Why are Brooklyn and Queens a part of New York City even though they are physically on Long Island?
The short answer: The city of New York was looking to expand — but only so far.
The long answer: Until the 1890s, Manhattan and New York City were just two names for one place. There were no other boroughs. Instead, New York City was surrounded by separate municipalities: Staten Island, the City of Brooklyn, Queens County, and East Bronx.
In the 1890s, the city decided to expand.
Chicago had been annexing territory since 1851, and the benefits were obvious: A larger municipality could provide more services, like the construction of schools. Current and former city officials, namely former comptroller Andrew H. Green, decided it was time to stop playing second fiddle to the Windy City.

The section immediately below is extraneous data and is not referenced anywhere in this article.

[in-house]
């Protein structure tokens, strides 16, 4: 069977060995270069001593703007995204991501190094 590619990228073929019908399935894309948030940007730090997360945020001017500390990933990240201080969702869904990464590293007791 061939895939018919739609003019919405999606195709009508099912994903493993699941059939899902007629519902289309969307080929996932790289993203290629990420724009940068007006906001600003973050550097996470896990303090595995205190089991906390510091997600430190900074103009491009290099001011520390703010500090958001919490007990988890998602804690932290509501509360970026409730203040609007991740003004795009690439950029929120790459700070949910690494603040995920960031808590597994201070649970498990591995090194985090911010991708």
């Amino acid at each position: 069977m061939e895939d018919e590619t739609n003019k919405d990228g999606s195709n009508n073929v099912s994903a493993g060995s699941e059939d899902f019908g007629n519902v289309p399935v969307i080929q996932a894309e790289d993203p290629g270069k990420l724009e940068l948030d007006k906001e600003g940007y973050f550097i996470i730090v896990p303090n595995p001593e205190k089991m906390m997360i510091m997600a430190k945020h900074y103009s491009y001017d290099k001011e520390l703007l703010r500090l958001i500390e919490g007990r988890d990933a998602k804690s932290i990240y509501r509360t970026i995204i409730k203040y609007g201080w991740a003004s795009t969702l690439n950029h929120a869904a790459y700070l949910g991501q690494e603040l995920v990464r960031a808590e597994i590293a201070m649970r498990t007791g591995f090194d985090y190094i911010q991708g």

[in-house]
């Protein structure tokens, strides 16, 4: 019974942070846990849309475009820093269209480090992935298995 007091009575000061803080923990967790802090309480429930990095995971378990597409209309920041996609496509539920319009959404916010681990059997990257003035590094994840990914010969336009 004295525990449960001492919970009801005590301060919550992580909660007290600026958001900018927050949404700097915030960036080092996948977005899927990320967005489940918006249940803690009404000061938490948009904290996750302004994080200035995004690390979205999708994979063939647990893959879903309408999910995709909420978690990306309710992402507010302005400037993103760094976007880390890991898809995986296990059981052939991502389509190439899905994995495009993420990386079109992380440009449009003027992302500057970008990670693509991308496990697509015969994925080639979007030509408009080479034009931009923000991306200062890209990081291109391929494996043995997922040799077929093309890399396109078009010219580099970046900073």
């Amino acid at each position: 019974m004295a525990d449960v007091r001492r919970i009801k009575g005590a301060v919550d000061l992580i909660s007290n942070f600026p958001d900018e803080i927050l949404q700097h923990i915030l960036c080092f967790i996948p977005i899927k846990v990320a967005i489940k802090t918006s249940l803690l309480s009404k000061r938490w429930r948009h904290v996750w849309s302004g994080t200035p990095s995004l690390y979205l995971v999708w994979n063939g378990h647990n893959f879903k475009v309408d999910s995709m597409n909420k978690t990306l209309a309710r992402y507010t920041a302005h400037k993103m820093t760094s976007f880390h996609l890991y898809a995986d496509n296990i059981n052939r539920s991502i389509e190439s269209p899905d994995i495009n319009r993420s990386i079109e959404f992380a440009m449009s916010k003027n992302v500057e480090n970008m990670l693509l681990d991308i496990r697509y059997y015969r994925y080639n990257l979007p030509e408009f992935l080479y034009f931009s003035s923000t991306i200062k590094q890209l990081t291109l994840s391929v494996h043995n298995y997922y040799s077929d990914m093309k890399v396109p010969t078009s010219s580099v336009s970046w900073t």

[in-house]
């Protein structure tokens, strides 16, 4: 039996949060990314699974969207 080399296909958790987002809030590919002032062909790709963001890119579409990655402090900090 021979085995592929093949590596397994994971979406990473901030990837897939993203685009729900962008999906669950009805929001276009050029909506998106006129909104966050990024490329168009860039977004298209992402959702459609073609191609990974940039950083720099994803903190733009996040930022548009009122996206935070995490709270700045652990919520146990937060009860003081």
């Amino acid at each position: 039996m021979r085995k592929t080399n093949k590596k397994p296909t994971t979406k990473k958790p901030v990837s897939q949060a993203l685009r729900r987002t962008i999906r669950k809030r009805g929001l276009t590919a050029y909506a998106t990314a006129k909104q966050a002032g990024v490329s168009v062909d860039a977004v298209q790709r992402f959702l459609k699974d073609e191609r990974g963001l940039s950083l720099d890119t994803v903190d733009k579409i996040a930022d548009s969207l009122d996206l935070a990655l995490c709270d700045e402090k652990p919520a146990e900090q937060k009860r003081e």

The Greater New York Commission was formed, with Green as its president. In 1894, the commission announced that a referendum would be held in Manhattan, the Bronx, Staten Island, Brooklyn and the western portion of Queens County to decide the city’s future. It was up to the people.
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